No-fault car insurance requires that every driver file a claim with their own insurance company after an accident, regardless of who is at fault.

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At face value, no-fault insurance almost sounds too good to be true. Insurance that kicks in no matter who is at fault? Sign us up! And while perks do exist, the truth of the matter is more complicated than it seems.


No-fault laws vs. the tort system

Auto insurance is traditionally based on the tort system. A tort is an action that results in injury to another person or their property, leaving the afflicted party entitled to compensation. As Cornell’s legal dictionary puts it, tort is "a civil wrong which can be redressed by awarding damages."

In states using the tort system, responsibility for damages paid to an injured party are assigned to the at-fault driver — or in some cases, the driver deemed more at-fault. If anyone involved in the accident disagrees about where fault should rightfully be placed, they — or their insurance company — can sue for monetary compensation to pay for damages.

With no-fault car insurance, each driver uses their own auto insurance coverage to pay for their damages, regardless of who caused the accident. This precludes drivers from suing another party — with some exceptions, depending on the severity of injuries* — in civil court. This also means that you don’t have to wait for the resolution of a lengthy and potentially costly lawsuit before being reimbursed for your medical expenses.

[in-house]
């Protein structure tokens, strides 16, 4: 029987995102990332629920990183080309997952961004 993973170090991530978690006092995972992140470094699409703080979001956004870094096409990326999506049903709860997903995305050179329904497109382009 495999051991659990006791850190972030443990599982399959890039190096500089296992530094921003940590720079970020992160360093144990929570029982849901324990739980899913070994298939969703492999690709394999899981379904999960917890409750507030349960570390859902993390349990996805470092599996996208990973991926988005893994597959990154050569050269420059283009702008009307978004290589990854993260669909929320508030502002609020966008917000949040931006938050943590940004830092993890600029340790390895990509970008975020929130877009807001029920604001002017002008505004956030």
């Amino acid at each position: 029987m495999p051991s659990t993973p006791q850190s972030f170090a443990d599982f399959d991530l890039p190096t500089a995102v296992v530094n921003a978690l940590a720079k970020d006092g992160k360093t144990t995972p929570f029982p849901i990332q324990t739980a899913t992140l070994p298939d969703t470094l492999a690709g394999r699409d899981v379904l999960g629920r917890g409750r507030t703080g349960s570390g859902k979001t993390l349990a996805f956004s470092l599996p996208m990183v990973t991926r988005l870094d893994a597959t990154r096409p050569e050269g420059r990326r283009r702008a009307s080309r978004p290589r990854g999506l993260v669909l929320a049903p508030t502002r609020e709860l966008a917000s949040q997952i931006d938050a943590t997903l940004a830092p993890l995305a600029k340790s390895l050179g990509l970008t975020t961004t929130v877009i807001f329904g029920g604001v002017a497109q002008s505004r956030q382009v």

Which states have no-fault insurance laws?

There are 12 no-fault car insurance states in the US:

In nine of these states, electing no-fault coverage is compulsory. But in Kentucky, New Jersey, and Pennsylvania, you may choose no-fault insurance or traditional full tort coverage.


What does no-fault auto insurance cover?

No-fault coverage pertains only to bodily injury. In states with no-fault insurance laws, all drivers are required to purchase personal injury protection (PIP) coverage. You will need liability and collision coverage to cover damages to another driver's vehicle and to your own, respectively.


How much does no-fault insurance cost?

Whether you live in a no-fault or full tort state, it's worth shopping to ensure you're not paying too much for your coverage. 

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